I wandered Kronos Island for about three hours, defeating bosses, grinding on rails, and plucking collectables from the map. I periodically stopped at the Elder and the Hermit to convert my stash into gains, then popped over to an Amy or Sage point to get a few lines of characters self-reflecting. When I defeated the Titan of the region, I had to acknowledge a feeling that had been nagging me the whole time: “Is that all there is?”Continue reading Sonic Frontiers Is Big, But It Isn’t Very “Open”
Sonic has a…messy history with combat. Starting with Sonic Heroes, the franchise has made multiple attempts to make Sonic work in more combat-oriented games, often with disastrous results. Theoretically, having the player stop to fight enemies during a stage could be an effective way to add some variety to the gameplay while also extending playtime. In practice, however, focus on combat has served to do little more than break the pace of of any game they’re in, by forcing the player to stop and fight hordes of enemies with underbaked combat mechanics before they can progress.
Sonic Frontiers is the first mainline Sonic game in more than a decade to have a focus on combat. Starting with Sonic Unleashed, Sonic Team (wisely) began to excise combat from Sonic’s platforming stages. By Sonic Colors, nary an enemy lifebar could be found outside of boss encounters, and that was how Sonic Team kept it until, well, now. As Sonic Frontiers seeks to yet again redefine what a Sonic game is, combat has again taken center stage, and for the first time ever…it is genuinely satisfying.
Sonic Frontiers gets a lot right in its combat: it’s polished, discourages button mashing, has solid defensive options, makes use of Sonic’s speed, let’s Sonic feel powerful, looks cool, and most importantly it feels good to play. At its most basic, mashing the X-button for Sonic’s basic combo gets the job done, at least for the easiest enemies. But as enemies become more complex in their capabilities and moves, that very quickly becomes not enough.
Aside from the basic combo, I personally like to divide Sonic’s combat options into four categories: offensive, defensive, ranged, and flashy. “Flashy” moves generally just add some visual variety and power to Sonic’s basic combo, such as the phantom rush (which happens automatically when the combo bar fills up) and wild rush. Ranged moves, like sonic boom, are good for hitting enemies from a distance while staying out of range of some of their attacks, and is good against enemies with area attack moves.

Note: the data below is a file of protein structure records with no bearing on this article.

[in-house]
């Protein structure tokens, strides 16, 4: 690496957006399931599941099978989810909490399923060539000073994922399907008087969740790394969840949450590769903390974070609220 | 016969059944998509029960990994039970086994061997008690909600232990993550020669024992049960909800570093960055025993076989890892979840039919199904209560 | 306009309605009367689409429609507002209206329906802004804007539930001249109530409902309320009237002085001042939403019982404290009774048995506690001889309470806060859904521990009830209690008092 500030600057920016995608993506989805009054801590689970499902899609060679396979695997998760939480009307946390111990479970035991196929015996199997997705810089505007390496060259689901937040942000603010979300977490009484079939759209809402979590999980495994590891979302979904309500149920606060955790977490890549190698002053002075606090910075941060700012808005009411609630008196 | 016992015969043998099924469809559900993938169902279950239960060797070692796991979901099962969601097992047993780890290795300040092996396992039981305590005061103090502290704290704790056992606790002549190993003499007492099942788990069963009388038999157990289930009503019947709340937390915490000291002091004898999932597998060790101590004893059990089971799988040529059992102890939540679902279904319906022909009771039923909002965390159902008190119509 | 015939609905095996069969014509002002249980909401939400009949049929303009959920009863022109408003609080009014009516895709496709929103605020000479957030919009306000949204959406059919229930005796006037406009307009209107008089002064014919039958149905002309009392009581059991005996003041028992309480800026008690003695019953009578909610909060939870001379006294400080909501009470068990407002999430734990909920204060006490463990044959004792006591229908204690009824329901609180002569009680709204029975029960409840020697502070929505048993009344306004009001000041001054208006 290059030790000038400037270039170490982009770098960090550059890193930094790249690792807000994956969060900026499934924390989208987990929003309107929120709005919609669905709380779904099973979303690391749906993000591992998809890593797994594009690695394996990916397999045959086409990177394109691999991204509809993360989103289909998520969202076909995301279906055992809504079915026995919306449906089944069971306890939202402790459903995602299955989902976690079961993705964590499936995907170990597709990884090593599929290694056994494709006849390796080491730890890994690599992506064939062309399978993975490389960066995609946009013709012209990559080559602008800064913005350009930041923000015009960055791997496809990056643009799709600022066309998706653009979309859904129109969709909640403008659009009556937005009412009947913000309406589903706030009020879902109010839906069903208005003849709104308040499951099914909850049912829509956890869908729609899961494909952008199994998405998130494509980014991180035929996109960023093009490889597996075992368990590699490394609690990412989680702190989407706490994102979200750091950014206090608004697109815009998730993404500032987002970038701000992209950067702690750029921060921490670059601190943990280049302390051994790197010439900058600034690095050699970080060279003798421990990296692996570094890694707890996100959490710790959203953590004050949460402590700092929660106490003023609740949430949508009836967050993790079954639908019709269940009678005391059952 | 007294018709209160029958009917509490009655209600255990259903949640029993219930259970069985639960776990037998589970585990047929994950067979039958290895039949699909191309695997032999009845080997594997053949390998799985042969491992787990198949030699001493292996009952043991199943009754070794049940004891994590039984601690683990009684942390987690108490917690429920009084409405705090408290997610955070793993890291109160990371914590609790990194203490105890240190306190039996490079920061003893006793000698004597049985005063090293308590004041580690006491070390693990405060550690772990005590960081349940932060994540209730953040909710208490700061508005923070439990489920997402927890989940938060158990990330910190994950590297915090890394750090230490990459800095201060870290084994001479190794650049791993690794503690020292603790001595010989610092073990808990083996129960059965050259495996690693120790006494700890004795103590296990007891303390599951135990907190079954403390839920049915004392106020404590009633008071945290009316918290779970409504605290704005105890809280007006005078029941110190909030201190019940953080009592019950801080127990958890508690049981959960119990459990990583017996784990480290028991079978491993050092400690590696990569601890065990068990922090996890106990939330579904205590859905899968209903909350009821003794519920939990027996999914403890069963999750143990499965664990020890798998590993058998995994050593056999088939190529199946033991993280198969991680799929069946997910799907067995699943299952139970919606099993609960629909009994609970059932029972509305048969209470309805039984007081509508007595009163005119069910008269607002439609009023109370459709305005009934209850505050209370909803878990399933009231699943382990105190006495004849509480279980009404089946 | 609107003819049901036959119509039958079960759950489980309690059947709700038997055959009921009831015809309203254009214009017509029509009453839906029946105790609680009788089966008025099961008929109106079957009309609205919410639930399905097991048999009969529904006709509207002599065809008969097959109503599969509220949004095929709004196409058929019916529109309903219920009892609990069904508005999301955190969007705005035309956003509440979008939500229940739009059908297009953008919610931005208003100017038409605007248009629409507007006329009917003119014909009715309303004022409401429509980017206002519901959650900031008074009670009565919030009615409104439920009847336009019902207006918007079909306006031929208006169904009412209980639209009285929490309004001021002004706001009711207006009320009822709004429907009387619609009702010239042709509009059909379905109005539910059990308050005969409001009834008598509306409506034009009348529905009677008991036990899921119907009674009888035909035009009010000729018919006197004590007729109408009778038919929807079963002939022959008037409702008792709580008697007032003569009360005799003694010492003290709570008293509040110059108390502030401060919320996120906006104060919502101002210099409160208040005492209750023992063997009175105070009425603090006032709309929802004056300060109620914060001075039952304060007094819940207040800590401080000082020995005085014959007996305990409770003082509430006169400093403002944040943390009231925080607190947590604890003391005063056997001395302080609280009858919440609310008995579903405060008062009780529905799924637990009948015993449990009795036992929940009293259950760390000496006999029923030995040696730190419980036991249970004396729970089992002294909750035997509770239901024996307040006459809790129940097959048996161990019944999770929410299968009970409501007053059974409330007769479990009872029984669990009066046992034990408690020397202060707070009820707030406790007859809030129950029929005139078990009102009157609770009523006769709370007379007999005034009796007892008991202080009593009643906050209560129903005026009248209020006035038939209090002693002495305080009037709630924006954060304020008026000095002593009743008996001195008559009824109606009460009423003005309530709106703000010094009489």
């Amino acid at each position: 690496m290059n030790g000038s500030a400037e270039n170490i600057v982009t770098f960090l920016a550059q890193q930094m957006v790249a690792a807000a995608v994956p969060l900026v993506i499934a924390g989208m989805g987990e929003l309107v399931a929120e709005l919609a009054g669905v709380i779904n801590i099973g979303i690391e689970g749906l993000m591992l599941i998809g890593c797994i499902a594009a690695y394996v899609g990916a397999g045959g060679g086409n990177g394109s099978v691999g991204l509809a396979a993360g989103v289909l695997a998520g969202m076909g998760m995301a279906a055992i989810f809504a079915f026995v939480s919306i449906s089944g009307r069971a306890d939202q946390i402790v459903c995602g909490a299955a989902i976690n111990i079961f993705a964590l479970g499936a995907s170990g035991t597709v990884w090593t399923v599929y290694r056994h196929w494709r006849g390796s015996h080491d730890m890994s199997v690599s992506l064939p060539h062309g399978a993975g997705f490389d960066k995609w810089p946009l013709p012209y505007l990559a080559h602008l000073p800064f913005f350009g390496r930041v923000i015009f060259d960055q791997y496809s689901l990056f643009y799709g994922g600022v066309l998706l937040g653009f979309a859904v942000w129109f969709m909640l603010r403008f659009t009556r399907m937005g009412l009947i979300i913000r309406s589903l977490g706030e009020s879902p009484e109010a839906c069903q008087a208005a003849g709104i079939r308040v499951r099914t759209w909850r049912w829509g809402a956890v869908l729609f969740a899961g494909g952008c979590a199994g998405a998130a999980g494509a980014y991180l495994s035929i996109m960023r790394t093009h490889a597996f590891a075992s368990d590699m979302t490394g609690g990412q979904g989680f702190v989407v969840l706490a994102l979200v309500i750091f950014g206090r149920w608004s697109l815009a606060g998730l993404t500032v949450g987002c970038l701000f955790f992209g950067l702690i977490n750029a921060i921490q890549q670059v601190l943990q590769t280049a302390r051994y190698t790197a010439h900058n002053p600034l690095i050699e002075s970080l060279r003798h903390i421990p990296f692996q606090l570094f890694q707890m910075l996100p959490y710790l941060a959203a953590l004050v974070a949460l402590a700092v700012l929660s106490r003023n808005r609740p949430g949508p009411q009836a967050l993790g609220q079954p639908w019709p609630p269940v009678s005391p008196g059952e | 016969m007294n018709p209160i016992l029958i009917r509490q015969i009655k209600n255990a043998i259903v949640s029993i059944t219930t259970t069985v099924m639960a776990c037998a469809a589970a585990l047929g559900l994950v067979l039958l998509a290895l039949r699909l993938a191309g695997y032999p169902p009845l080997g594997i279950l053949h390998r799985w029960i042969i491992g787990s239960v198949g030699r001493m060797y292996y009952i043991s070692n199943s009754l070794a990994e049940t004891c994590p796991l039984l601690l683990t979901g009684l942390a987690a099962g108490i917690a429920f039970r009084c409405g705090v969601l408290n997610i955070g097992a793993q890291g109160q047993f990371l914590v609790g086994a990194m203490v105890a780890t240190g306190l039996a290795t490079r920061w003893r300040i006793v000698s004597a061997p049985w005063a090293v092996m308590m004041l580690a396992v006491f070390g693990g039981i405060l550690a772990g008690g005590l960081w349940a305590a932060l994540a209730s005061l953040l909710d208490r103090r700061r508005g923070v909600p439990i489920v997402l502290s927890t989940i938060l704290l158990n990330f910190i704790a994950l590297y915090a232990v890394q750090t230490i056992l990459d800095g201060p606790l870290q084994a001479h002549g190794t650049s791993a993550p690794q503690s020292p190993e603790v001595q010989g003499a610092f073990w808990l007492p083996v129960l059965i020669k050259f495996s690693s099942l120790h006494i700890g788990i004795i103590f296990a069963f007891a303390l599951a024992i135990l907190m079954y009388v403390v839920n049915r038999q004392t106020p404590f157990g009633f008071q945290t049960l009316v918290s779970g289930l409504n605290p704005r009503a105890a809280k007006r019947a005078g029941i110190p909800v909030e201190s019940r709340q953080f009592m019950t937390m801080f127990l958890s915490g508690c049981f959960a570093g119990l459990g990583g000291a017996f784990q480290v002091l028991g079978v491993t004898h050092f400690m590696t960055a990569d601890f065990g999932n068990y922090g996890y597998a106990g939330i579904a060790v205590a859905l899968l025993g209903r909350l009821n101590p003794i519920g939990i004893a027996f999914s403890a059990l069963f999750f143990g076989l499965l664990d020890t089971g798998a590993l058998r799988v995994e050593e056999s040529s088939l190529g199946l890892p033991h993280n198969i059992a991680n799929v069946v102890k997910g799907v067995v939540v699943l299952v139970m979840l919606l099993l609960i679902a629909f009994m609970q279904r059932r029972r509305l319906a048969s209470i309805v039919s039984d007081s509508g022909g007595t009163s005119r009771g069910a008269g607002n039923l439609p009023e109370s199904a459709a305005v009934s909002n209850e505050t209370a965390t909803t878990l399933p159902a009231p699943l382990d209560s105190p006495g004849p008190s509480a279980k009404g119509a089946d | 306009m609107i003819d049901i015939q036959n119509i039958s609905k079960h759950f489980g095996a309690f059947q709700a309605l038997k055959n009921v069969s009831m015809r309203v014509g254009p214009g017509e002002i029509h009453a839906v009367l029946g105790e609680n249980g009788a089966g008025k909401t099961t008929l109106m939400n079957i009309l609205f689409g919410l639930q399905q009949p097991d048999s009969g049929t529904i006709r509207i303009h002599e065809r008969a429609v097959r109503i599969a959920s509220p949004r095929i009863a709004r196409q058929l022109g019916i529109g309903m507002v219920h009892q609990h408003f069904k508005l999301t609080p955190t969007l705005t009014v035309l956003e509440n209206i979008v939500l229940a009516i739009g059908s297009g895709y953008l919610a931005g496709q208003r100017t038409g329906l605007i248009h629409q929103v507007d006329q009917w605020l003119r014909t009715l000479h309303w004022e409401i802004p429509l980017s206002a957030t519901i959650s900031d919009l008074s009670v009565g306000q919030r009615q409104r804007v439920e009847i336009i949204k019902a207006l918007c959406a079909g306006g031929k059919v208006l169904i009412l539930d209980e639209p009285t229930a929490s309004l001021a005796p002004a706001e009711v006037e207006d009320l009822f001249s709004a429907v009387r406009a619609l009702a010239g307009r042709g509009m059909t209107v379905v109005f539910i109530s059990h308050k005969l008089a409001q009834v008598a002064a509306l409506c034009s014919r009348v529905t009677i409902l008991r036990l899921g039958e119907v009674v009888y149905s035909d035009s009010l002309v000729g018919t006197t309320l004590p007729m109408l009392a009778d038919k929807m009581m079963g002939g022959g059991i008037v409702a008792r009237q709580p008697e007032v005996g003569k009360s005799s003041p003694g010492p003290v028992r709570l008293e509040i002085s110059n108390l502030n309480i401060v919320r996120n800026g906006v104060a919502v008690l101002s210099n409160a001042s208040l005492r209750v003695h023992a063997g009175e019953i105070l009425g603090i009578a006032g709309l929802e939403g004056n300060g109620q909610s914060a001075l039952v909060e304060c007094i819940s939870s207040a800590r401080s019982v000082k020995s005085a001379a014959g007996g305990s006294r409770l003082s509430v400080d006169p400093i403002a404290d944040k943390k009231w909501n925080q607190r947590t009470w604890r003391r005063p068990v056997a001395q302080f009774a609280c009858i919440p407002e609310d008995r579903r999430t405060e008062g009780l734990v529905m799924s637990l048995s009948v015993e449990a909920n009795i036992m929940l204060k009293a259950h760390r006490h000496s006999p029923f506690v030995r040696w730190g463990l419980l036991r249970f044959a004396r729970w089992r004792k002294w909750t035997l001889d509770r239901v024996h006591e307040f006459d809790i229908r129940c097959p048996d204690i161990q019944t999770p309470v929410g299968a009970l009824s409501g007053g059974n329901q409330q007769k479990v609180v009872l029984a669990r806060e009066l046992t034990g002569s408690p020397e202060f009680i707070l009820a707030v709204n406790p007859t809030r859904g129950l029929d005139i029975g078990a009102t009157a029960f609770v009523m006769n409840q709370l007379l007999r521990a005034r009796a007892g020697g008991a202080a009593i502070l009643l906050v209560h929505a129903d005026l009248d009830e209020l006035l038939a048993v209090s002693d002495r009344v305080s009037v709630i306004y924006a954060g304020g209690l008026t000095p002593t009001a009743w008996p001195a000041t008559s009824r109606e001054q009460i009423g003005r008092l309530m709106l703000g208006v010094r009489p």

The cyloop is the game’s offensive move: it allows you to quickly tear down enemy defenses, or delivery damage to multiple enemies without needing to hit them. It’s required for certain, defensive-centric enemies. Later, you can unlock an “auto-cyloop” which lets you pull off cyloops in the middle of combos to quickly take down a single enemy’s defense. Finally, we have the defensive moves: the dodge and the parry. The parry is easy to pull off, and can even be done in mid-air: just hold L1 & R1 and when the enemy attacks you’ll deflect them automatically. Dodges, meanwhile, let you avoid attacks all together, and when timed correctly, allow Sonic to dodge an attack, and move in quickly to deliver a combo attack. While there are certain situations which require these moves, the way you use these moves can also effect your overall playstyle.
For instance, if you like to play offensively and risky, like I do, you can use the cyloop a lot to not just take down enemy defenses, but keep them vulnerable to combos while delivering damage. However, using the cyloop can leave you vulnerable to attack, which can make a fight harder if you make a mistake. Cyloops can also interrupted by uneven terrain, or by area attacks, making it difficult or impractical in certain situations. Likewise, focusing on dodging and parrying, and only pulling off cyloops or combos when an enemy gives you an opening, can be easier, but also slower.
What I appreciate about Frontiers’ combat is that it gives you a decent amount of variety. It forces you to use all of its required moves, while also leaving you room for variety and strategy in how you approach any given enemy encounter. It feels like, for the first time ever, Sonic Team has genuinely put a lot of thought into how Sonic should fight. Even better: the encounters with the non-boss enemies are often quite short, once you rise above the base levels, meaning that combat rarely feels like a slog. And since it’s mostly optional, with none of the infamous enemy rooms of past games, you are largely free to set your own pace.
So the combat has variety, some amount of depth, and FEELS GOOD. So why do I say “mostly?” Well…much like Frontiers as a whole, while the combat is a lot of fun, it also feels like the foundation for something better. While I’m not a huge fan of the Unleashed werehog, it does get one thing right about its combat: it maps two separate kinds of attacks to different buttons, which can be used for a multitude of combos. I don’t really think Frontiers needs anything on the level of the werehog, but somewhere between that and where it is now would be a good sweet spot for the game’s combat, I think. More depth, to keep things from getting repetitive, but not so much so that the combat becomes too dense for people who are here for the platforming action and open world. It seems pretty clear that one goal with the combat was accessibility, since there’s even an unlockable autocombo option for more casual players.